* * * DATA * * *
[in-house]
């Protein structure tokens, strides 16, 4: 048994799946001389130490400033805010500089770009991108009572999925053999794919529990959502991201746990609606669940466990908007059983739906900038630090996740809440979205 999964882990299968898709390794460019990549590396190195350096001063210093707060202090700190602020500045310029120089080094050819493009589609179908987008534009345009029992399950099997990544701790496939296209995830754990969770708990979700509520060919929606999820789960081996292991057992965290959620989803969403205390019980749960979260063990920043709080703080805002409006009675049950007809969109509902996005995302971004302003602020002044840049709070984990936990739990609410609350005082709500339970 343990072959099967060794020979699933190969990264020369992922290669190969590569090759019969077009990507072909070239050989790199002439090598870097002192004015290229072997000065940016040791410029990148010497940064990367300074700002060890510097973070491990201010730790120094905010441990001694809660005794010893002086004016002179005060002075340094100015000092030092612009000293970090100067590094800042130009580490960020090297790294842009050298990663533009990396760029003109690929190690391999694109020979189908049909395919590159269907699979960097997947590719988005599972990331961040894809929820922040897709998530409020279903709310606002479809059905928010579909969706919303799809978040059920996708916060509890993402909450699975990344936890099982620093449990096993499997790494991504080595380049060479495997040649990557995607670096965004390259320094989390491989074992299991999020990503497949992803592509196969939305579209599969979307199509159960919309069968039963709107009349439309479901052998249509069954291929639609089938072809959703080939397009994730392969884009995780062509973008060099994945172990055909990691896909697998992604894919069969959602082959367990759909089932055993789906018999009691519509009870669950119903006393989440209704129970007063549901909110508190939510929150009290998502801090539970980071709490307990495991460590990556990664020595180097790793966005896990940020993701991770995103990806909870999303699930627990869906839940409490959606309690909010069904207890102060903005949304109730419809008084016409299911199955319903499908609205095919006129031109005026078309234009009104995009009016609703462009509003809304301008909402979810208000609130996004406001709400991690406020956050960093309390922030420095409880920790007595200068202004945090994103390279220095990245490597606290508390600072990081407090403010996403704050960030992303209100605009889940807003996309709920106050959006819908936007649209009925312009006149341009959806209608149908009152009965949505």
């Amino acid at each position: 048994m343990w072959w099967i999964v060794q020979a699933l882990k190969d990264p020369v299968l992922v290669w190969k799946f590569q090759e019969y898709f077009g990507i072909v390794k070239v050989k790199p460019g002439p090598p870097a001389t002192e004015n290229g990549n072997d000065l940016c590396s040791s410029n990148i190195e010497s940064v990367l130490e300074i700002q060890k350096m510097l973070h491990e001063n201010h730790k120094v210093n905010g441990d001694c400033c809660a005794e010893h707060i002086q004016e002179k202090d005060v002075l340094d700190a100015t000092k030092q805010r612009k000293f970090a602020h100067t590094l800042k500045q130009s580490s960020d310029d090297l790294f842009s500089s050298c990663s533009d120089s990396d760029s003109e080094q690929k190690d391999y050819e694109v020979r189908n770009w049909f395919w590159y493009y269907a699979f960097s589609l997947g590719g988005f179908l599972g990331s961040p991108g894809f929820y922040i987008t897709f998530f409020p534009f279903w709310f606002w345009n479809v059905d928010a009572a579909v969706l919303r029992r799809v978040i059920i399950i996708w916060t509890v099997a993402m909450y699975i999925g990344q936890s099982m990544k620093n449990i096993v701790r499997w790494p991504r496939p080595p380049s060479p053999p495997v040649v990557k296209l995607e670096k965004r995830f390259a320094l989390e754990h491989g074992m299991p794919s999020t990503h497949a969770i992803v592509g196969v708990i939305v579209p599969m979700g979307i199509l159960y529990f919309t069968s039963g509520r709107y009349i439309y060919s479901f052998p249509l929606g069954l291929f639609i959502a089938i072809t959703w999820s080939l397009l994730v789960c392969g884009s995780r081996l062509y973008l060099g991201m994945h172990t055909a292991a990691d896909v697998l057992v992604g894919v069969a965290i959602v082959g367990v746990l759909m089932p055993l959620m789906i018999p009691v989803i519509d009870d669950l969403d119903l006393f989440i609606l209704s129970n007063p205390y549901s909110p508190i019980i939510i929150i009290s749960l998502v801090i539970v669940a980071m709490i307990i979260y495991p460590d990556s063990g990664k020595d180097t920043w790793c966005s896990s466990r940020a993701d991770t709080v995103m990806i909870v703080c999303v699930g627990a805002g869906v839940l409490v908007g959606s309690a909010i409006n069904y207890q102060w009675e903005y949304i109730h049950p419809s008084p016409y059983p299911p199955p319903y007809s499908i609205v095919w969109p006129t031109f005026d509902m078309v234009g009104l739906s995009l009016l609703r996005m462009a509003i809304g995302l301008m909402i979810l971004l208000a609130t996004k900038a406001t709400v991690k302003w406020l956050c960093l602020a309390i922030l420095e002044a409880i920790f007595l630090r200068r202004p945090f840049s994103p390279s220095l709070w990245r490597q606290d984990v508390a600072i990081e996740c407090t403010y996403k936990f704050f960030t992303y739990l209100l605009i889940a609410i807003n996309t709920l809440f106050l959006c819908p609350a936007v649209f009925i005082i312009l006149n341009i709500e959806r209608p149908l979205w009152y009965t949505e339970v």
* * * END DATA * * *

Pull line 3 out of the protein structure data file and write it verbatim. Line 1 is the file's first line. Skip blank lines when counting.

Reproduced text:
């Amino acid at each position: 048994m343990w072959w099967i999964v060794q020979a699933l882990k190969d990264p020369v299968l992922v290669w190969k799946f590569q090759e019969y898709f077009g990507i072909v390794k070239v050989k790199p460019g002439p090598p870097a001389t002192e004015n290229g990549n072997d000065l940016c590396s040791s410029n990148i190195e010497s940064v990367l130490e300074i700002q060890k350096m510097l973070h491990e001063n201010h730790k120094v210093n905010g441990d001694c400033c809660a005794e010893h707060i002086q004016e002179k202090d005060v002075l340094d700190a100015t000092k030092q805010r612009k000293f970090a602020h100067t590094l800042k500045q130009s580490s960020d310029d090297l790294f842009s500089s050298c990663s533009d120089s990396d760029s003109e080094q690929k190690d391999y050819e694109v020979r189908n770009w049909f395919w590159y493009y269907a699979f960097s589609l997947g590719g988005f179908l599972g990331s961040p991108g894809f929820y922040i987008t897709f998530f409020p534009f279903w709310f606002w345009n479809v059905d928010a009572a579909v969706l919303r029992r799809v978040i059920i399950i996708w916060t509890v099997a993402m909450y699975i999925g990344q936890s099982m990544k620093n449990i096993v701790r499997w790494p991504r496939p080595p380049s060479p053999p495997v040649v990557k296209l995607e670096k965004r995830f390259a320094l989390e754990h491989g074992m299991p794919s999020t990503h497949a969770i992803v592509g196969v708990i939305v579209p599969m979700g979307i199509l159960y529990f919309t069968s039963g509520r709107y009349i439309y060919s479901f052998p249509l929606g069954l291929f639609i959502a089938i072809t959703w999820s080939l397009l994730v789960c392969g884009s995780r081996l062509y973008l060099g991201m994945h172990t055909a292991a990691d896909v697998l057992v992604g894919v069969a965290i959602v082959g367990v746990l759909m089932p055993l959620m789906i018999p009691v989803i519509d009870d669950l969403d119903l006393f989440i609606l209704s129970n007063p205390y549901s909110p508190i019980i939510i929150i009290s749960l998502v801090i539970v669940a980071m709490i307990i979260y495991p460590d990556s063990g990664k020595d180097t920043w790793c966005s896990s466990r940020a993701d991770t709080v995103m990806i909870v703080c999303v699930g627990a805002g869906v839940l409490v908007g959606s309690a909010i409006n069904y207890q102060w009675e903005y949304i109730h049950p419809s008084p016409y059983p299911p199955p319903y007809s499908i609205v095919w969109p006129t031109f005026d509902m078309v234009g009104l739906s995009l009016l609703r996005m462009a509003i809304g995302l301008m909402i979810l971004l208000a609130t996004k900038a406001t709400v991690k302003w406020l956050c960093l602020a309390i922030l420095e002044a409880i920790f007595l630090r200068r202004p945090f840049s994103p390279s220095l709070w990245r490597q606290d984990v508390a600072i990081e996740c407090t403010y996403k936990f704050f960030t992303y739990l209100l605009i889940a609410i807003n996309t709920l809440f106050l959006c819908p609350a936007v649209f009925i005082i312009l006149n341009i709500e959806r209608p149908l979205w009152y009965t949505e339970v």